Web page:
1. Limited time only! Sign up for a free 30min personal tutor trial with Chegg Tutors
    Dismiss Notice
Dismiss Notice
Join Physics Forums Today!
The friendliest, high quality science and math community on the planet! Everyone who loves science is here!

Homework Help: Formal Derivative and Multiple Roots

  1. Feb 10, 2013 #1
    Primitive roots of 1 over a finite field

    1. The problem statement, all variables and given/known data

    The polynomial x3 − 2 has no roots in F7 and is therefore irreducible in F7[x]. Adjoin a root β to make the field F := F7(β), which will be of degree 3 over F7 and therefore of size 343. The
    multiplicative group F× is of order 2 × 9 × 19. Show:
    (1) that −1 is a primitive square root of 1 in F;
    (2) that β is a primitive 9th root of 1 in F;
    (3) that −1 + β is a primitive 19th root of 1 in F;
    (4) and then that β − β2 is a primitive root in F, that is, a generator of the multiplicative group F×.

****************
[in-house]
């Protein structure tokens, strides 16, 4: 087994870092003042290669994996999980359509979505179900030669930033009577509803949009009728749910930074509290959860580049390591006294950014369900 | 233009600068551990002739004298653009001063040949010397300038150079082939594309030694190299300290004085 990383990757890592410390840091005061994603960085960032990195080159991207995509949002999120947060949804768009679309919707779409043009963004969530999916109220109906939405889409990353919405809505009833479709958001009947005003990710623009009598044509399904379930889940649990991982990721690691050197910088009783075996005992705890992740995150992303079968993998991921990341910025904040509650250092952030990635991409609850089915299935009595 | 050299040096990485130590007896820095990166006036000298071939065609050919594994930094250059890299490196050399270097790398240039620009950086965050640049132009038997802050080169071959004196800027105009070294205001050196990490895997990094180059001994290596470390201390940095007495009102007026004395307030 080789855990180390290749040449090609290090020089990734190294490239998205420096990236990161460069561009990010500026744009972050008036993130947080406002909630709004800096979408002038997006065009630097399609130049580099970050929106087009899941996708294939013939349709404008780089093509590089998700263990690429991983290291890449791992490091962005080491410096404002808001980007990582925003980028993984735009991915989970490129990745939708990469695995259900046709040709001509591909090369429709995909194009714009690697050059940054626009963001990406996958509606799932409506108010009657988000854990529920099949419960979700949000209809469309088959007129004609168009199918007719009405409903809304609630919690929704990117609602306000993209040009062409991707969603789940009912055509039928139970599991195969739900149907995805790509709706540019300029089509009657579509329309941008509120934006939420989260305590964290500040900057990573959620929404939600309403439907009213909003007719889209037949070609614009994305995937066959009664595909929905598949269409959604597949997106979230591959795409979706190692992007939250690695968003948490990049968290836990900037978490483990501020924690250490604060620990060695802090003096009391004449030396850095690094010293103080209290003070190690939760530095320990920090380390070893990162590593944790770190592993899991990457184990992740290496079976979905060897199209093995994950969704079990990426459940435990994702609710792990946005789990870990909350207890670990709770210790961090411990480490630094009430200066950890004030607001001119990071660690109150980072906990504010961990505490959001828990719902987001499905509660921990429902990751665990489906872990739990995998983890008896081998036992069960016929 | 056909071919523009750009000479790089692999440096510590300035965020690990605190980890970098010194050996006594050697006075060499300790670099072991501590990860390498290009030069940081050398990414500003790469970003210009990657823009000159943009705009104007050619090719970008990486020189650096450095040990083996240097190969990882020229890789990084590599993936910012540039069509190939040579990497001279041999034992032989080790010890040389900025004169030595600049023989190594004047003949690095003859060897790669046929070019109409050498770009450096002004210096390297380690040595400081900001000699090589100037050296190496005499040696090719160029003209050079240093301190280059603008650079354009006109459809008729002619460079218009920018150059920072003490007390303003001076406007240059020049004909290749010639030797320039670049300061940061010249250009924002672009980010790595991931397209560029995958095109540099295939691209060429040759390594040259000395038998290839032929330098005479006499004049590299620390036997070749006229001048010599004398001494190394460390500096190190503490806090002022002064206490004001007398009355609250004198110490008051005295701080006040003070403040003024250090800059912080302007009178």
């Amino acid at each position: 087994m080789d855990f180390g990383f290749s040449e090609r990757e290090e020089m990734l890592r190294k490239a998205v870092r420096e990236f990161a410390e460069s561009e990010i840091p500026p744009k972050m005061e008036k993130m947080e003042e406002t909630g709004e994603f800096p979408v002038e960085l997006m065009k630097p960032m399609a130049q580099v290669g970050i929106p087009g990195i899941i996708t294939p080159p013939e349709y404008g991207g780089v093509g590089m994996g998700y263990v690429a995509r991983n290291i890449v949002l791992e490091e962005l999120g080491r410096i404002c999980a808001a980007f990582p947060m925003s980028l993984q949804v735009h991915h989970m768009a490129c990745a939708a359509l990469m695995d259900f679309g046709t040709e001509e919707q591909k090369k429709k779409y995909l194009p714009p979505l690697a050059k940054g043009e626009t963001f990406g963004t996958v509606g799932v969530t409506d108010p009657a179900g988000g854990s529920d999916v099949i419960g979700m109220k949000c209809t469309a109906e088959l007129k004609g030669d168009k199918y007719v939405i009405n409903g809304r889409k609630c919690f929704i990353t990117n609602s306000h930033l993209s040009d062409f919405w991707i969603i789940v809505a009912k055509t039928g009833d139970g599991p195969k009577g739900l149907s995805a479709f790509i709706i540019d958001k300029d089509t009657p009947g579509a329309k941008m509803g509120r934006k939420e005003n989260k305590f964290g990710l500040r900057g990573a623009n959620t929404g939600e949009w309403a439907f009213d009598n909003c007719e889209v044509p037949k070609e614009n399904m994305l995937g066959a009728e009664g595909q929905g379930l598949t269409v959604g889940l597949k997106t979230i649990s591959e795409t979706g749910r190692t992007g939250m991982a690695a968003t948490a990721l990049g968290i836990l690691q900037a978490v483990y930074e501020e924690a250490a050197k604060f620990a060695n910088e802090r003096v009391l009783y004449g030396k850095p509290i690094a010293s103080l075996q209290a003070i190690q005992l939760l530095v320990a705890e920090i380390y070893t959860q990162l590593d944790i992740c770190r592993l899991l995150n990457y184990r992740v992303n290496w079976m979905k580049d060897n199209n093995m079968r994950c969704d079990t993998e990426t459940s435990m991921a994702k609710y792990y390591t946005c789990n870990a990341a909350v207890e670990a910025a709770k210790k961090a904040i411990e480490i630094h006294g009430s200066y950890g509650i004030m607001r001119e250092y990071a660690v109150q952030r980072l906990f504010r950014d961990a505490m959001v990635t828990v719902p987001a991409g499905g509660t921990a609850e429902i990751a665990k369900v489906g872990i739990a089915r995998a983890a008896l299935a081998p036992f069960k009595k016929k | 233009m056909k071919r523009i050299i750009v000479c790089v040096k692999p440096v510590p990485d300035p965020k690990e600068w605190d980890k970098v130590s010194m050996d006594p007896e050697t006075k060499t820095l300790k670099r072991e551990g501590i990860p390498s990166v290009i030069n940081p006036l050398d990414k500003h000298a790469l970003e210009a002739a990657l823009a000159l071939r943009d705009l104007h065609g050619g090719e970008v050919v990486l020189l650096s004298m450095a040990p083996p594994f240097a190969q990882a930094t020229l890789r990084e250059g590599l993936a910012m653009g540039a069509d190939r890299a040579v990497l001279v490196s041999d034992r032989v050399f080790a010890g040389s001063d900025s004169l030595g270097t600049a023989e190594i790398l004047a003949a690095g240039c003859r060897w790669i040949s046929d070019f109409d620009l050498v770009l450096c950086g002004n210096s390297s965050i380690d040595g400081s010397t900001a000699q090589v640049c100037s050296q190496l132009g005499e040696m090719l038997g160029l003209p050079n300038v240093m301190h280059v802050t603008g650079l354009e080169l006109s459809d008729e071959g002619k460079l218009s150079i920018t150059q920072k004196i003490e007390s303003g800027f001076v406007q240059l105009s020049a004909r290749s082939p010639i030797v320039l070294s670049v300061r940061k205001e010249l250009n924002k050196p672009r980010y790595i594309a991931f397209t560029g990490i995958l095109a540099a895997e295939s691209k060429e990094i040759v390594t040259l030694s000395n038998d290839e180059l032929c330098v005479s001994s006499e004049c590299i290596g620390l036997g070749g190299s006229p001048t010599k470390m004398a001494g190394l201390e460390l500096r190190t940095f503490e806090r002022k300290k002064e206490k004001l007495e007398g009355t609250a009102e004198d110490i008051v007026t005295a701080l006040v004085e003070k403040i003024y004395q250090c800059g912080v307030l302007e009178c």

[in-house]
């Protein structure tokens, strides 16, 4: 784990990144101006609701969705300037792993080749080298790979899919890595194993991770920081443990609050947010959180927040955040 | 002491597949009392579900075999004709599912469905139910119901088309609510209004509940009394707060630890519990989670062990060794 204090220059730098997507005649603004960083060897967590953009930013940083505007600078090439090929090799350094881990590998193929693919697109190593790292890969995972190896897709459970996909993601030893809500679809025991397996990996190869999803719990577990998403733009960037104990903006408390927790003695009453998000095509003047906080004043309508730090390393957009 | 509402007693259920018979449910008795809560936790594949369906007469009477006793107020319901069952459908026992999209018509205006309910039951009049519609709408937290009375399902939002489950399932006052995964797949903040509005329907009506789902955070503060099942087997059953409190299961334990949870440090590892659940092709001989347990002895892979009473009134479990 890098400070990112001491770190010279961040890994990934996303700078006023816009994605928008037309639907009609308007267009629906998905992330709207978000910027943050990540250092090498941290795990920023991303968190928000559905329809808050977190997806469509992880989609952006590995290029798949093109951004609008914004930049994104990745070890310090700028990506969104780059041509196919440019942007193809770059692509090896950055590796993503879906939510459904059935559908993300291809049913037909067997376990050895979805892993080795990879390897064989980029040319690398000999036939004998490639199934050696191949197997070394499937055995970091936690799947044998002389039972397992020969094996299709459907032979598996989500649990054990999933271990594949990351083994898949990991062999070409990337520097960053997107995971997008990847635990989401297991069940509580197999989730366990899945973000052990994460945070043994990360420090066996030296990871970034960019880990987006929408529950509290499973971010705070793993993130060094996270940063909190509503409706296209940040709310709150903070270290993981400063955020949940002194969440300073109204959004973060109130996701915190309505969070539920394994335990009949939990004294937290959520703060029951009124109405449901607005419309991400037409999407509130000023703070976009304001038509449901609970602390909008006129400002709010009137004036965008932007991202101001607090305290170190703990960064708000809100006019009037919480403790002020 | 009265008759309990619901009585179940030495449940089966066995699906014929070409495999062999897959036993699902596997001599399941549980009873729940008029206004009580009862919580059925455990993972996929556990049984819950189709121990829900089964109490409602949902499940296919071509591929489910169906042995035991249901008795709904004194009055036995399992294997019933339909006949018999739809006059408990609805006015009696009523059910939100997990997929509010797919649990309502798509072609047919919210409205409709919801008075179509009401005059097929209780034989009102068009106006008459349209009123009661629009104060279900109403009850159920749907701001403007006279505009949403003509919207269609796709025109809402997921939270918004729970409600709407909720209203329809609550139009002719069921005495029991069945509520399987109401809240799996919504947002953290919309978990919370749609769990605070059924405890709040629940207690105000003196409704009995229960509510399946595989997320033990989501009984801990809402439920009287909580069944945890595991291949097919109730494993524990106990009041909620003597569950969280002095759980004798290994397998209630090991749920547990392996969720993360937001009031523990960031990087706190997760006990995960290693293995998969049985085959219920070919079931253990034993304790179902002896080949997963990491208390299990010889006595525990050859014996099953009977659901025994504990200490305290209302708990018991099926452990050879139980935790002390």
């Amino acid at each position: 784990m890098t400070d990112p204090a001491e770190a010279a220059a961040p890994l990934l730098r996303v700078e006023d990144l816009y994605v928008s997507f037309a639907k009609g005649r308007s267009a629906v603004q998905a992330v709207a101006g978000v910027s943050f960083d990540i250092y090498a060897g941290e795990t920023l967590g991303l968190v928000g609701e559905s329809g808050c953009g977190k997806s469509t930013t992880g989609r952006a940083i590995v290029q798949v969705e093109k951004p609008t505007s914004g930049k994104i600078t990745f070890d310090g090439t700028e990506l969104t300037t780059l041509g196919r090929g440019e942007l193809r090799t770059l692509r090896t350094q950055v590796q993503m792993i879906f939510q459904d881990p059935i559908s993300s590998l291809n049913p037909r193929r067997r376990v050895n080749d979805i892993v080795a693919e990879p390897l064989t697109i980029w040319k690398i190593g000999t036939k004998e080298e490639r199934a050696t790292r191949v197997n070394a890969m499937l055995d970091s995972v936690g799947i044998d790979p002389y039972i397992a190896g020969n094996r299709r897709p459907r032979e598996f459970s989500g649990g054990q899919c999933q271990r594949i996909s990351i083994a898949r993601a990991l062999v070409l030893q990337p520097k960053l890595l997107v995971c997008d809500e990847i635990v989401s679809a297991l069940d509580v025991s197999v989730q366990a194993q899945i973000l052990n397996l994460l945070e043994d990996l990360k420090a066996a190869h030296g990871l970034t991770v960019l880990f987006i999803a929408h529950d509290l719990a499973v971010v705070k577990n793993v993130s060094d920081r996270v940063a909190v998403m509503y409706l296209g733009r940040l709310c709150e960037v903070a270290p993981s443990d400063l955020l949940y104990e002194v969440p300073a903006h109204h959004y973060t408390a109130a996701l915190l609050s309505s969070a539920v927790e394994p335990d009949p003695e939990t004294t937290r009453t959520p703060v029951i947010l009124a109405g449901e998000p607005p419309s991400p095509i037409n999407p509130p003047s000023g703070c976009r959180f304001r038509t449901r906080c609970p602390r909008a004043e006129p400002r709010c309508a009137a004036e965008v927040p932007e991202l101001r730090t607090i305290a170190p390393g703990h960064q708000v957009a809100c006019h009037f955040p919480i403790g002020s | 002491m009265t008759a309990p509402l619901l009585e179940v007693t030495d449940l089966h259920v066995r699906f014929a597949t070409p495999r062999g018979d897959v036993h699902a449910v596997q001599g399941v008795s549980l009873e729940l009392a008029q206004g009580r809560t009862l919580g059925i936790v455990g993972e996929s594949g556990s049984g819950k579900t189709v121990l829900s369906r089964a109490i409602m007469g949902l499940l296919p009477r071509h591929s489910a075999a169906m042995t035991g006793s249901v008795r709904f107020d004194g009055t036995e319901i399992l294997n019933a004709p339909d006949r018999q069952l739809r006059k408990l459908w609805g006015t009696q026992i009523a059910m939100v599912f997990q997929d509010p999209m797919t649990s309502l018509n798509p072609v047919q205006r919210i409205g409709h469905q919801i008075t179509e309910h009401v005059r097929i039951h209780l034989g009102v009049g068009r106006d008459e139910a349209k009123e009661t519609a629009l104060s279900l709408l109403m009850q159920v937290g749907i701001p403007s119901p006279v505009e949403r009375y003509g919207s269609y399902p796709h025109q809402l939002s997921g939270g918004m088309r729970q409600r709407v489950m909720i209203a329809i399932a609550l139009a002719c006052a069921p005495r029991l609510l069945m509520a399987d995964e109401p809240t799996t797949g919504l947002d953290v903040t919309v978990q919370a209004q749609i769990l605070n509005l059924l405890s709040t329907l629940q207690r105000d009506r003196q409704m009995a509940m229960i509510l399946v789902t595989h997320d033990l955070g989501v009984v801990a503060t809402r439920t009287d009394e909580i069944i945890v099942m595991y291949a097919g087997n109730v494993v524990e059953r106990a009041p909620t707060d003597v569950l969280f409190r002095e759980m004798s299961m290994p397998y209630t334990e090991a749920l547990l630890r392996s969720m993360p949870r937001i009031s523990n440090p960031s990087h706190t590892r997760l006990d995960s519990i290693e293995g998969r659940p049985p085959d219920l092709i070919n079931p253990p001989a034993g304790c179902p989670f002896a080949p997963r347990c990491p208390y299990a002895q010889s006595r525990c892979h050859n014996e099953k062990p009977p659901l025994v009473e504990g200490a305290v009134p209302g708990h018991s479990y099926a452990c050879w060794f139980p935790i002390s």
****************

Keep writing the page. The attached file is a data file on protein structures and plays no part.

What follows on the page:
2. Relevant equations

    3. The attempt at a solution

    I am totally confused about how to even start this proof. Any help would be greatly appreciated please!
    Last edited: Feb 10, 2013
  2. jcsd
  3. Feb 11, 2013 #2


    User Avatar
    2017 Award

    Staff: Mentor

    or, equivalent, β3+5=0
    You can add and multiply polynomials with β as usual, just consider everything mod 7, and use that equation to keep the degree of your polynomials smaller than 3.

    Therefore, -1 = 6 (as 6+1=0), and 6*6=...
    You can calculate β, β^2 (well, nothing to do for those), β^3, β^4, ... and show that it is a primitive 9th root in that way.
    (3) would be possible like that, too, but there might be a more elegant way.
Share this great discussion with others via Reddit, Google+, Twitter, or Facebook